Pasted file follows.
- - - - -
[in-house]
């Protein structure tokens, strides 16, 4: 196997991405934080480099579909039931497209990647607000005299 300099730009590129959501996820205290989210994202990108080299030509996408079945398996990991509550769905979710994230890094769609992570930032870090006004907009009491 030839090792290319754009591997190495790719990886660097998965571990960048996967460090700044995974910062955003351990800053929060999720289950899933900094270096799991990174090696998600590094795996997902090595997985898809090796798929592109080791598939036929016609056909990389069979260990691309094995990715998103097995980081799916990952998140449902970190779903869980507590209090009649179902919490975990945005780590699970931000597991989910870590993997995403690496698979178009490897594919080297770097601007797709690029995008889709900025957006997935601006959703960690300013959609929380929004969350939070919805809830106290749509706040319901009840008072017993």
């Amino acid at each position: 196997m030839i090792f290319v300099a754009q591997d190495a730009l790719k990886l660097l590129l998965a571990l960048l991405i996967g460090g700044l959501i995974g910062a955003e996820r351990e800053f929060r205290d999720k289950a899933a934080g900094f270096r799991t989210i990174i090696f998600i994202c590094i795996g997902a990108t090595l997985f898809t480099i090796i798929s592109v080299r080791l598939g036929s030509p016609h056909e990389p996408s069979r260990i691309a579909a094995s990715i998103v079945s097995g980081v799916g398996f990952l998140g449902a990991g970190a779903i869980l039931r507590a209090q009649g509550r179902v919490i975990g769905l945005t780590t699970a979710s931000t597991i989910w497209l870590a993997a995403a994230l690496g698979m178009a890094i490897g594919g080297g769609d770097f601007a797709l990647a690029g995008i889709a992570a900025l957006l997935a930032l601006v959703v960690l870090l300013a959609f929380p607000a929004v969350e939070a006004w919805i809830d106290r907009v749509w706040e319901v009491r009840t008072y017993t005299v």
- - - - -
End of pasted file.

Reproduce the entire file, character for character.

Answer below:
[in-house]
């Protein structure tokens, strides 16, 4: 196997991405934080480099579909039931497209990647607000005299 300099730009590129959501996820205290989210994202990108080299030509996408079945398996990991509550769905979710994230890094769609992570930032870090006004907009009491 030839090792290319754009591997190495790719990886660097998965571990960048996967460090700044995974910062955003351990800053929060999720289950899933900094270096799991990174090696998600590094795996997902090595997985898809090796798929592109080791598939036929016609056909990389069979260990691309094995990715998103097995980081799916990952998140449902970190779903869980507590209090009649179902919490975990945005780590699970931000597991989910870590993997995403690496698979178009490897594919080297770097601007797709690029995008889709900025957006997935601006959703960690300013959609929380929004969350939070919805809830106290749509706040319901009840008072017993």
């Amino acid at each position: 196997m030839i090792f290319v300099a754009q591997d190495a730009l790719k990886l660097l590129l998965a571990l960048l991405i996967g460090g700044l959501i995974g910062a955003e996820r351990e800053f929060r205290d999720k289950a899933a934080g900094f270096r799991t989210i990174i090696f998600i994202c590094i795996g997902a990108t090595l997985f898809t480099i090796i798929s592109v080299r080791l598939g036929s030509p016609h056909e990389p996408s069979r260990i691309a579909a094995s990715i998103v079945s097995g980081v799916g398996f990952l998140g449902a990991g970190a779903i869980l039931r507590a209090q009649g509550r179902v919490i975990g769905l945005t780590t699970a979710s931000t597991i989910w497209l870590a993997a995403a994230l690496g698979m178009a890094i490897g594919g080297g769609d770097f601007a797709l990647a690029g995008i889709a992570a900025l957006l997935a930032l601006v959703v960690l870090l300013a959609f929380p607000a929004v969350e939070a006004w919805i809830d106290r907009v749509w706040e319901v009491r009840t008072y017993t005299v």